UAE committee details plans to boost information sharing on financial crimes

Public-private partnership sub committee was formed last year to enhance country’s efforts to stop money laundering and terror financing

The UAE created the Public-Private Partnership Sub-Committee (PPPSC) last year to co-ordinate between public and private sectors in various anti-money laundering efforts. Antonie Robertson / The National
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The UAE’s Public-Private Partnership Sub Committee has put forth a regulatory approach to prevent money laundering and terror financing activities by sharing strategic information and intelligence between the country's public and private sectors.

The national body, which was established last year, aims to bring together government agencies and the private sector to fight financial crime, the Executive Office of Anti-Money Laundering and Counter-Terrorism Financing said in a statement on Tuesday.

In its first public consultation paper, the committee recommended that consideration be given to confidentiality and data protection obligations. It also called for intelligence sharing through the creation of a dedicated secure digital platform.

“The UAE aims to create a regulatory approach that allows for increased intelligence sharing through the creation of a dedicated secure digital platform, expanding from strategic information to more operational information,” said Mohamed Shalo, chairman of the sub committee and director of communications and strategic partnerships at the executive office.

“This enhanced regulatory toolbox will allow for private and public entities to increase their grasp of the scope and breadth of illicit money flows.”

The committee was set up by the National Committee for Anti-Money Laundering and Counter Financing of Terrorism and Financing of Illegal Organisations and led by the executive office.

The committee is co-ordinating closely with the private sector in the UAE to curb financial crimes in the country.

The consultation paper, a key step in the UAE’s fight against financial crime, seeks comments, suggestions and feedback from all members and relevant stakeholders to enhance the drafted provisions.

The body's mandate is to consult with both financial institutions and designated non-financial business and professions from the private sector to develop best practices and share intelligence, guidance and expertise in the fight against money laundering, the financing of terrorism and proliferation financing.

“The private sector in the UAE is a key strategic partner across all sectors, and our endeavours to promote a sound financial system and economic activities cannot be accomplished without the private sector remaining at the heart of these initiatives,” said Hamid Al Zaabi, director general of the executive office.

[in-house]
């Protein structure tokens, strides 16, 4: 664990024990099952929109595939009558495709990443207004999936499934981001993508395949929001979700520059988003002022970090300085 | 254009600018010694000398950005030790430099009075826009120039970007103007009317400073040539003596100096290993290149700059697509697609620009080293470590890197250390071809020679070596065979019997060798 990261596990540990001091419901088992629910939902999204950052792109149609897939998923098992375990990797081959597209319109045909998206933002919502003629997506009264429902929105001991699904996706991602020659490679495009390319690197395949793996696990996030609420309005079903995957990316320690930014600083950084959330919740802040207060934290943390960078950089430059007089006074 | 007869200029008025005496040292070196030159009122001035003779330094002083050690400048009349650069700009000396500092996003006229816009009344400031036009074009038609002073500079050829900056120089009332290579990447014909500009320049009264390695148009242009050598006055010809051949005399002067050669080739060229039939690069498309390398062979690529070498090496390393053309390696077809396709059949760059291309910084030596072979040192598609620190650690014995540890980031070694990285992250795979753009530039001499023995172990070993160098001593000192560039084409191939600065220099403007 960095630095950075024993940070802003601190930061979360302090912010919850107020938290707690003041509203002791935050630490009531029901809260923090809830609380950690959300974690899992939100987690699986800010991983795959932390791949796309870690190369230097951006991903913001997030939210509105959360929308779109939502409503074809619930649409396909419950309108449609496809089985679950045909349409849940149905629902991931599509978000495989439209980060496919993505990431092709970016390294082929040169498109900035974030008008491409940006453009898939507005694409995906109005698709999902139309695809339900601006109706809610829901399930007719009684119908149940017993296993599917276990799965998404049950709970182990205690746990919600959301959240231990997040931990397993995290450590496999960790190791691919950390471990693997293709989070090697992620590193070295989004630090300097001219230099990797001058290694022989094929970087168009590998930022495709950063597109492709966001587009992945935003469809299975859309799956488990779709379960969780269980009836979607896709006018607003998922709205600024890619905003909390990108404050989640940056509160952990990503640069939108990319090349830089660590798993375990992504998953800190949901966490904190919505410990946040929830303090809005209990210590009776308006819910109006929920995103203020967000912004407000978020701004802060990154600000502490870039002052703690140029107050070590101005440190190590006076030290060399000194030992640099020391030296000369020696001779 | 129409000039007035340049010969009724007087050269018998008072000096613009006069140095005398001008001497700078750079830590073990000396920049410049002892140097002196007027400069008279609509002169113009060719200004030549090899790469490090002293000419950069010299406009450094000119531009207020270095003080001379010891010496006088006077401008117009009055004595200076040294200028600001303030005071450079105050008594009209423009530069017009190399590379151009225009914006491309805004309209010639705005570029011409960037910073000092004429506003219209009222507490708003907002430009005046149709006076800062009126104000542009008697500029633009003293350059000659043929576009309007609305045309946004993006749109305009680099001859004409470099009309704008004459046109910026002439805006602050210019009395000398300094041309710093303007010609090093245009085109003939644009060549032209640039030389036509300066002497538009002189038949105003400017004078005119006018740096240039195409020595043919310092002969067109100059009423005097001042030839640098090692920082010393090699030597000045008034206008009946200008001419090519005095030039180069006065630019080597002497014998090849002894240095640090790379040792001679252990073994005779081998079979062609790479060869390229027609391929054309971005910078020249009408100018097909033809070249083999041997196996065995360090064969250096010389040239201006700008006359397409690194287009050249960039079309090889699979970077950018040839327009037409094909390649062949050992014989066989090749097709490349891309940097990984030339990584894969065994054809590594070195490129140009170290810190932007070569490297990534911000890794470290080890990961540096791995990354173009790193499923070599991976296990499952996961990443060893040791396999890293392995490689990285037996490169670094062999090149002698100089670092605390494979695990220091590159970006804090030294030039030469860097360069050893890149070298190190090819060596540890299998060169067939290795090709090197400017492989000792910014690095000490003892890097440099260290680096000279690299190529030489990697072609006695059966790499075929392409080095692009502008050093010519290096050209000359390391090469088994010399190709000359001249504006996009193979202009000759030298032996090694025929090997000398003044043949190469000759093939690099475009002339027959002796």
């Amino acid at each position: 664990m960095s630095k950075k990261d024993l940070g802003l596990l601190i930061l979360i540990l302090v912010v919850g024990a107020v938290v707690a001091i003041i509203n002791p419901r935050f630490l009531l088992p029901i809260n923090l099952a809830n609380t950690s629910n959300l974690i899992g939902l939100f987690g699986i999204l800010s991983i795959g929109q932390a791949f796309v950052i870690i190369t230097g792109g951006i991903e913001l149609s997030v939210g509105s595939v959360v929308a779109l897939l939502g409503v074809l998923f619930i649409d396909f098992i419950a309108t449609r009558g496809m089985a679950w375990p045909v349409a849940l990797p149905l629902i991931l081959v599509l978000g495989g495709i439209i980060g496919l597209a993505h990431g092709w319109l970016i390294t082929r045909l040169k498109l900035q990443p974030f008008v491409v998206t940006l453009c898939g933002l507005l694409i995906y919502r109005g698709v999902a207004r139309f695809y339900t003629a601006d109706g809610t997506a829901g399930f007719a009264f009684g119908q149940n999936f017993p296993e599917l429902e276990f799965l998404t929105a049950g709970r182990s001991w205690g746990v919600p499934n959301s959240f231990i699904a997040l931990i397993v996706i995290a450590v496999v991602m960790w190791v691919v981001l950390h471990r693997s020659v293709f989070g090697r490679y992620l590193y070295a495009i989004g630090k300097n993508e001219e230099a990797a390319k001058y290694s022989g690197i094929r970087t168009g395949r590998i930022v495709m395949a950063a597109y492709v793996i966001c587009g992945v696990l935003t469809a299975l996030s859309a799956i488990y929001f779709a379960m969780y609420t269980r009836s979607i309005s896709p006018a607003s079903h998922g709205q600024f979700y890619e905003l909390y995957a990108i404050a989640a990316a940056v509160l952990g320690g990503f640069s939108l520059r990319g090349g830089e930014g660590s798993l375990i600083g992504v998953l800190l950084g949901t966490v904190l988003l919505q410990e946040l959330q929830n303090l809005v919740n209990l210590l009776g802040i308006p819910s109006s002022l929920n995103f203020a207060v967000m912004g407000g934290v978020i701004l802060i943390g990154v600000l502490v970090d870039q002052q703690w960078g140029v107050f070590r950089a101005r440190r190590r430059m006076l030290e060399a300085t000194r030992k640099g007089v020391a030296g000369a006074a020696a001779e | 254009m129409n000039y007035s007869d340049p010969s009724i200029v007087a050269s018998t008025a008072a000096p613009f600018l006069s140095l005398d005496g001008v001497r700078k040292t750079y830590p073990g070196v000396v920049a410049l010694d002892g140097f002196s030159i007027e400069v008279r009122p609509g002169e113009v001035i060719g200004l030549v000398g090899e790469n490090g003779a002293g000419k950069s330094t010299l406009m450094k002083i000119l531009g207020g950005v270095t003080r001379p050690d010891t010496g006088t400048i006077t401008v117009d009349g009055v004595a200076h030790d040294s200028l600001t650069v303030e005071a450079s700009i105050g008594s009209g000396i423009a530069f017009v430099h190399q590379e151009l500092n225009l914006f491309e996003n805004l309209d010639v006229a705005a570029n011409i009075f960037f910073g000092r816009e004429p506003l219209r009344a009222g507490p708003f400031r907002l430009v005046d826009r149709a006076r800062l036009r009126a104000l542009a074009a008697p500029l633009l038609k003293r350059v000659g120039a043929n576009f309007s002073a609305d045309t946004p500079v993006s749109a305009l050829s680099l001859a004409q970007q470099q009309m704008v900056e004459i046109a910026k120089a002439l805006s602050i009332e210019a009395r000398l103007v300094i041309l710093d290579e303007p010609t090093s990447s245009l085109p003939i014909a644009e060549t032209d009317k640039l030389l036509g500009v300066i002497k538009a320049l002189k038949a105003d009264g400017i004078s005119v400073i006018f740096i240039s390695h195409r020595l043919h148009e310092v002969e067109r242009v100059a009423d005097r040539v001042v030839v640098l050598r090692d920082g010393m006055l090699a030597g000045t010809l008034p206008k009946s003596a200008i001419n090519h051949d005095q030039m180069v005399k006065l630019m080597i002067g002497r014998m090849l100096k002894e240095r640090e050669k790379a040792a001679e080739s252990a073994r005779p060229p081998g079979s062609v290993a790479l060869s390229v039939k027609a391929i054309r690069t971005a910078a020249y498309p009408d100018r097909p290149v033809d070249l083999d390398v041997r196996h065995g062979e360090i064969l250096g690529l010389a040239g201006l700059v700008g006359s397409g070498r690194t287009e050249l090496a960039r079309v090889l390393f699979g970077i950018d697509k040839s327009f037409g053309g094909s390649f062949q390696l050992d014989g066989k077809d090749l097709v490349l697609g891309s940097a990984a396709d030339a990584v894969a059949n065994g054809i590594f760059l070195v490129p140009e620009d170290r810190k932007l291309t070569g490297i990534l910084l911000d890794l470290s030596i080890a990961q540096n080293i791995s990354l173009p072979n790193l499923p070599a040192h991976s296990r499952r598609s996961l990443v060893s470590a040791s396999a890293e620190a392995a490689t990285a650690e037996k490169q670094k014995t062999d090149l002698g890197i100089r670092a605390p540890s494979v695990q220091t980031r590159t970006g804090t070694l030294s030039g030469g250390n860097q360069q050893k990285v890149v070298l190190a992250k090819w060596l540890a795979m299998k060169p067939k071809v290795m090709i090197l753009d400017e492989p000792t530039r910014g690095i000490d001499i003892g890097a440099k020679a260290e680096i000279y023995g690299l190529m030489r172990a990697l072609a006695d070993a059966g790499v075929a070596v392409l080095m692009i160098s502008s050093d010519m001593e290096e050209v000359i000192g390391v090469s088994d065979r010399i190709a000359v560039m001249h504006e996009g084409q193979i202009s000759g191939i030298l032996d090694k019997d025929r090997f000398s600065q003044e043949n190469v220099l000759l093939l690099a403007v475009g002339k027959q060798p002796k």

In its three-year strategic plan, the committee is pushing to enhance the country's AML/CFT efforts in line with the criteria laid out by the Financial Action Task Force, Mr Al Zaabi told The National last month.

Echoing his views, Khaled Balama, Governor of the UAE Central Bank, said the country's establishment of the committee is a demonstration of its commitment to protecting the integrity of the global financial system in collaboration with the private sector.

“The UAE PPPSC is a unique hybrid model, as it brings together relevant governmental agencies with financial institutions … PPPs [public-private partnerships] are fundamental today in the effective fight against money laundering, terrorism financing and proliferation financing,” Mr Balama said.

The UAE has made significant progress in its fight against financial crime in recent months.

The country seized and confiscated assets worth more than Dh4.73 billion ($1.29 billion) in the 12 months to the end of July, as regulators stepped up the fight against money laundering and the financing of terrorism.

Assets worth Dh2.54 billion were seized by authorities while assets worth Dh2.19 billion were confiscated in the same period, Mr Al Zaabi told The National last month.

UAE authorities also froze assets worth more than Dh13 million during the same period as the country prioritises AML/CFT as part of its efforts to achieve its national strategic goals.

The Emirates' anti-money laundering measures are designed to enhance the detection and disruption of financial crime networks and offer intelligence-led methods that deny criminals illicit profits and resources, the executive office said.

Meanwhile, the UAE Central Bank has frequently been updating rules and regulations for the financial services sector in its fight against illicit financial transactions.

In August, the regulator issued new guidelines to help licensed financial institutions to combat money laundering and terrorism financing on risks related to payments.

The UAE is also using Financial Action Task Force standards in its fight against money laundering, in synch with global efforts.

The country's Financial Intelligence Unit — the agency that works closely with authorities to determine links between possible proceeds of crime, money laundering or terrorist financing — reported a 51 per cent year-on-year rise in the number of suspicious transaction reports in the first quarter of 2022.

Updated: November 22, 2022, 3:19 PM